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Western Oregon University: Celebrating 150 years
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Afterthoughts

   Selected Emeritus Alumni/Faculty writings from events and memories that occurred at Western Oregon University

In Honor of R. E. Lieuallen
by Jack Morton

Each of us has had heroes in his life. I have had three—my father who survived the horrible trench war in France during World War I, Leonard Rice, one of the kindest and most able men I have known, President of WOSC during the 1960’s and 1970’s, and R. E. Lieuallen, former president of OCE (WOSC) who was appointed Chancellor of the State System of Higher Education in 1962.

In the mid 1930’s Lew, as I first knew him, was teaching in Weston in eastern Oregon. He visited my father, a banker in Heppner, to ask for a loan so he could attend Pacific University in Forest Grove and obtain a bachelors degree. Lew later told me that his credit rating was such that dad could not authorize a bank loan, but that he had made him a personal loan of $600.00 for his freshman year. Still in the depression $600.00 was a substantial amount. I once asked Lew if dad had charged him interest on the loan and Lew merely smiled.

At Pacific Lew played right half back on the football team. In those days football was single wing offense, with limited substitution rules, few times out and you play both offense and defense. 140 pound Lew was a warrior.

In 1960 I was an elementary school teacher living in Newberg with my wife, Mary and two children. I had graduated from the University of Oregon in secondary education in 1946 but was offered an elementary teaching position in Newberg with the promise of a school principal’s job if I merited it. In order to obtain an elementary credential and my master’s degree I had to go to OCE where Lew was president. This took two summer sessions. In my second and final summer at OCE Lew looked me up on campus and offered me the position of Registrar. With my usual intelligence I said, “Sure, what does a registrar do?”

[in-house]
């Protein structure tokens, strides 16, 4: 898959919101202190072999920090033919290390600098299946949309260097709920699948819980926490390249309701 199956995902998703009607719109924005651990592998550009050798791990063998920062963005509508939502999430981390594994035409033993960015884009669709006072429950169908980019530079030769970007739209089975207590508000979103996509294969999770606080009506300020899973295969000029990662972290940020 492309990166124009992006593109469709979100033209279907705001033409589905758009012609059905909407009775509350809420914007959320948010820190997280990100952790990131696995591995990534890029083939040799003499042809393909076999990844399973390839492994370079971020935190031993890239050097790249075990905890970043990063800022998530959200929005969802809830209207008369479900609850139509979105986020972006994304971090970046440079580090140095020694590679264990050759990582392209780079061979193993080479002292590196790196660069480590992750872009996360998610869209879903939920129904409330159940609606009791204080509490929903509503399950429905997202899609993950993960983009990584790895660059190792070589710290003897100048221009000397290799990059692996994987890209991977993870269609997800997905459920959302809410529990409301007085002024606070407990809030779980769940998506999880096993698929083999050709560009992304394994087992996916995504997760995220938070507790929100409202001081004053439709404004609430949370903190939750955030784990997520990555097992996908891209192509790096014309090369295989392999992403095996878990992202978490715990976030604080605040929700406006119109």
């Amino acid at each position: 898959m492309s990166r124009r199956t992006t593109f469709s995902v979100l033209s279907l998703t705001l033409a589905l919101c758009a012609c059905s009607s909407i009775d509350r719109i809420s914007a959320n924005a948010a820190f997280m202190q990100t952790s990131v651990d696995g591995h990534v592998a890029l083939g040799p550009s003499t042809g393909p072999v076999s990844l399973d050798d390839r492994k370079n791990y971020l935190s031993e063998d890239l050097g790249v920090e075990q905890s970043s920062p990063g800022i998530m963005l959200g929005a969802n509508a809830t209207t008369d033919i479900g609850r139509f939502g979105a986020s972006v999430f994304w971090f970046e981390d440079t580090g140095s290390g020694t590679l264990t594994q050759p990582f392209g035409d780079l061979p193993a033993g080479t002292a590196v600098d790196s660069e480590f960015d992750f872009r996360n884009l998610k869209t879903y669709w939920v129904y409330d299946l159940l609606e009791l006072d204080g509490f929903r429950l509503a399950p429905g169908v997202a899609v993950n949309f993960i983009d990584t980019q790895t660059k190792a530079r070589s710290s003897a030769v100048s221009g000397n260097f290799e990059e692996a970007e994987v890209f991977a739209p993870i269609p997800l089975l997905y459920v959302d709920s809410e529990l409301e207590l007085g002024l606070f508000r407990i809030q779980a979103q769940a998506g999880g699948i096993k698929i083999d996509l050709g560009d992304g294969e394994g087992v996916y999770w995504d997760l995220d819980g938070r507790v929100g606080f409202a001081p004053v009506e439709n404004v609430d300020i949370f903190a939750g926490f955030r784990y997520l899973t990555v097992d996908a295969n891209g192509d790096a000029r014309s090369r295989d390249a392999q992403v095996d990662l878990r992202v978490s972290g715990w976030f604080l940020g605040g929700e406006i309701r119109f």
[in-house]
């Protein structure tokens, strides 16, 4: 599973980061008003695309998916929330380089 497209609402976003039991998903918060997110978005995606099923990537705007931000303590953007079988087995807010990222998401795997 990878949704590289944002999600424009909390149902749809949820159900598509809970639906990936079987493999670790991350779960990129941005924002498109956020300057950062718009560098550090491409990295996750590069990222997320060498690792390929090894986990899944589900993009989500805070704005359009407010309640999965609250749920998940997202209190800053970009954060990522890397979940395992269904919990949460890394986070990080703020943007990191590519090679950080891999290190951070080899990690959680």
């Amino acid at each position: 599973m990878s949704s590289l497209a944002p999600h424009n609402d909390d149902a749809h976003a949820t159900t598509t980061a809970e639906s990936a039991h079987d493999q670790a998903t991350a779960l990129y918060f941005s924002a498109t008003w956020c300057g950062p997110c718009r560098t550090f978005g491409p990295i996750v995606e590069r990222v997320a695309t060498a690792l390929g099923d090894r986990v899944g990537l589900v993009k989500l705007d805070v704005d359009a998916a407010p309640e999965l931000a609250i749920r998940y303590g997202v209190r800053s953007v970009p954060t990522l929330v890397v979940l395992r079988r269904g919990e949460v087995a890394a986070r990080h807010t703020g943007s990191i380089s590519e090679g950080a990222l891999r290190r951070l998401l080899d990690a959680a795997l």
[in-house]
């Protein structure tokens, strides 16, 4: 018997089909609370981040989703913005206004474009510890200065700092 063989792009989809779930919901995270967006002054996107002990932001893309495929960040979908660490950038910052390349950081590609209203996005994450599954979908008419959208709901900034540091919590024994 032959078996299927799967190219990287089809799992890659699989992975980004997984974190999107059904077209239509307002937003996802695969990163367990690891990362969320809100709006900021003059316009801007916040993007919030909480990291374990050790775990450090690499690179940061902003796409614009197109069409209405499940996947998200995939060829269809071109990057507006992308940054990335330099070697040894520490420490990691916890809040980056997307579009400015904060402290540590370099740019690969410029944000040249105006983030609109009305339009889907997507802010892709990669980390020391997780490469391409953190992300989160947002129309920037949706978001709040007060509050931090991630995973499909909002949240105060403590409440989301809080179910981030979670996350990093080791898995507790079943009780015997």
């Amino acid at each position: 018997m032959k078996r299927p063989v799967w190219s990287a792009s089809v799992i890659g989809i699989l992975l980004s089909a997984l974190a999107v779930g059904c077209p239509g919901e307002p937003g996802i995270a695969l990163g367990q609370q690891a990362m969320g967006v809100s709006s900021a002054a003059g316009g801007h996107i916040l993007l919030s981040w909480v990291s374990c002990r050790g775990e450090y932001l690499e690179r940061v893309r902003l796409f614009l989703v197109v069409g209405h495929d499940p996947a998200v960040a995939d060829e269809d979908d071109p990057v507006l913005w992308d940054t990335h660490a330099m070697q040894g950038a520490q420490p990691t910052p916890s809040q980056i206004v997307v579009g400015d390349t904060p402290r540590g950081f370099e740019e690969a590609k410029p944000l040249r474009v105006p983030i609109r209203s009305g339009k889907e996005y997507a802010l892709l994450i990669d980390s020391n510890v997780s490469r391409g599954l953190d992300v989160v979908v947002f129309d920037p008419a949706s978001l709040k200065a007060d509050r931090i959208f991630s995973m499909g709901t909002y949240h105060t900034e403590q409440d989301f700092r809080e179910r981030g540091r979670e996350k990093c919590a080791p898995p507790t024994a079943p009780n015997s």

The college grew rapidly in the 1960’s under Lew’s leadership with the enrollment of post World War II returning veterans. The college offerings were greatly expanded including a Master of Science degree program and the faculty was enlarged.

Lew left WOSC in 1962 after being appointed Chancellor of the Oregon State System of Higher Education, having succeeded in materially increasing the student enrollment. The night he left hundreds of faculty, civil service employees and students spontaneously gathered to thank him and bid him farewell.

While Lew was Chancellor he supervised the rapid growth of the System including expansion of OIT from a two year to four year degree granting college.

He was very successful working with the legislature. When legislators wanted to cut his budget stories are told of his ability to achieve what he wanted by responding with a smile and then walking out of the session with the money he had requested.

After our retirement Lew, Barbara, Mary and I traveled together frequently from Mexico to Alaska.

Governor Kulongoski, along with other dignitaries, attended the memorial service. I was honored when the family asked me to speak.

Lew’s wife Barbara, sons, Doug and Scott, daughters, Barbara and Molly, and numerous grandchildren survive him.

Lew was a unique, modest and masterful man.